Saint Ignatius High School

Tanzania Mission Trip: Blog Post No. 3

While on their summer mission trip to Tanzania, Saint Ignatius students are writing reflections on their experience, which we are featuring on a separate blog site. Here's the latest piece from Thomas Staunton '20 on their visit to Kaheusseri, a government-run public school.

Community and Education

But if we walk in the light, as He is in the light, we have fellowship with one another. John 1:7

Today we traveled to kahe village, a secluded area near the border of Tanzania and Kenya. It was about a two hour drive that transitioned from gorgeous new roads, to a bumpy dirt road snaking through the jungle. While being thrown around in the back of the van, I got my first realization of how separate the people of kahe really are from the rest of people in Tanzania.

We were not just going to say hello, but we were completing a mission for Fr. Simon of St. Marys of Parma, a member of kahe village, to supply the church with clothes and the main school with computers. When we arrived we were greeted with open arms, excitement, and food. We were fed a traditional meal, a soup made from beef and plantains. Soon after we continued to the school.

As we arrived at the school named Kaheusseri, a government run public school, we were welcomed to an introductory meeting with the school headmaster. He explained the grading system they use, and the difference between our grade levels. Next we walked into a handful of classes and introduced ourselves. At first I didn’t know how they would react to us, or especially my red hair. When we entered the classrooms we were received with smiles, laughs, and curious stares. In one of the classrooms Mrs. Henderson showed off her Swahilli skills when introducing us, and the classroom erupted into clapter, I took this as them showing appreciation to Mrs. Henderson for speaking in their native tongue.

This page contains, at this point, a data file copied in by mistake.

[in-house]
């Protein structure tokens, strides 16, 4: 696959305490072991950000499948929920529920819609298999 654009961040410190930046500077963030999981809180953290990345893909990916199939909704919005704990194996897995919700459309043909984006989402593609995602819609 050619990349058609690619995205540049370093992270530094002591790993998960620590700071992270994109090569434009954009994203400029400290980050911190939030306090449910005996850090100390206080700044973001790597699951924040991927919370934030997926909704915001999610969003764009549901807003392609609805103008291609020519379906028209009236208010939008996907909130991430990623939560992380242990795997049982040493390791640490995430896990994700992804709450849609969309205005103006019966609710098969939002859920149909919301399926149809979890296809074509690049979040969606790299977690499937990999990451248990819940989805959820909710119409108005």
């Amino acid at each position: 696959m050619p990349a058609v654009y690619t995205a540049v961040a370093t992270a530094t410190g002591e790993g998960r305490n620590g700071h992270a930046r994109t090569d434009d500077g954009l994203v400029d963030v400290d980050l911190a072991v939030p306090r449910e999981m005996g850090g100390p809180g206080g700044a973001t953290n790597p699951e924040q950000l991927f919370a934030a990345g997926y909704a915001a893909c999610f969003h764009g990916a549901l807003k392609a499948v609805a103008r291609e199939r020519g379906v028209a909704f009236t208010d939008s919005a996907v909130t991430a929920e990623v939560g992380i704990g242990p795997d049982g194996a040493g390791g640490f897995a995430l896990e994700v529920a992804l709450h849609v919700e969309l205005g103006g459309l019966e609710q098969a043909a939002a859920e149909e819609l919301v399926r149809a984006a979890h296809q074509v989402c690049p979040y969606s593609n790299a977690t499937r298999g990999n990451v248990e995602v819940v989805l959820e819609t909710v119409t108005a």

After our tour of the grounds we were presented with what I could only refer to as an absolute feast. Knowing that the school doesn’t have very much to give, I was honored when I saw that two tables of food and a box full of pop bottles were prepared for just the eight of us. I was extremely grateful for this, knowing that they truly went out of their way to treat us and make us feel welcome.

We then became spectators as they began a presentation of traditional dances. I expected the dances to be serious, but I soon realized I was incorrect. The group of students dancing were being very silly, and the others were dying of laughter. After the show had come to an end, we presented the students with Fr. Simon’s laptops and projectors. The gifts were received with excitement and joy. Now that we had finished our job for Fr. Simon, the only thing left to do was take pictures with the students. As we departed, I had a genius idea to say goodbye which I was sure would bridge the language gap. When  went to fist bump some of the students their eyes lit up, they enjoyed the bumping so much, I was left with a couple pained knuckles. This didn’t make me upset, but rather made me laugh, knowing it was no one’s fault but my own, and because of the smiles and laughs that it caused the students to have.

As we were driving home, I was made aware that our visit was the first time a school group had visited from outside of Tanzania. This explained a lot of the stares I had received.  many of them had probably never seen anyone with hair like me before. After hearing this, I realized that they much more secluded then I ever could have imagined. I was soon reassured knowing that they had great people looking after them like Fr. Simon, their Headmaster, and all of their teachers.

Let us then pursue what makes for peace and for mutual upbuilding. Romans 14:9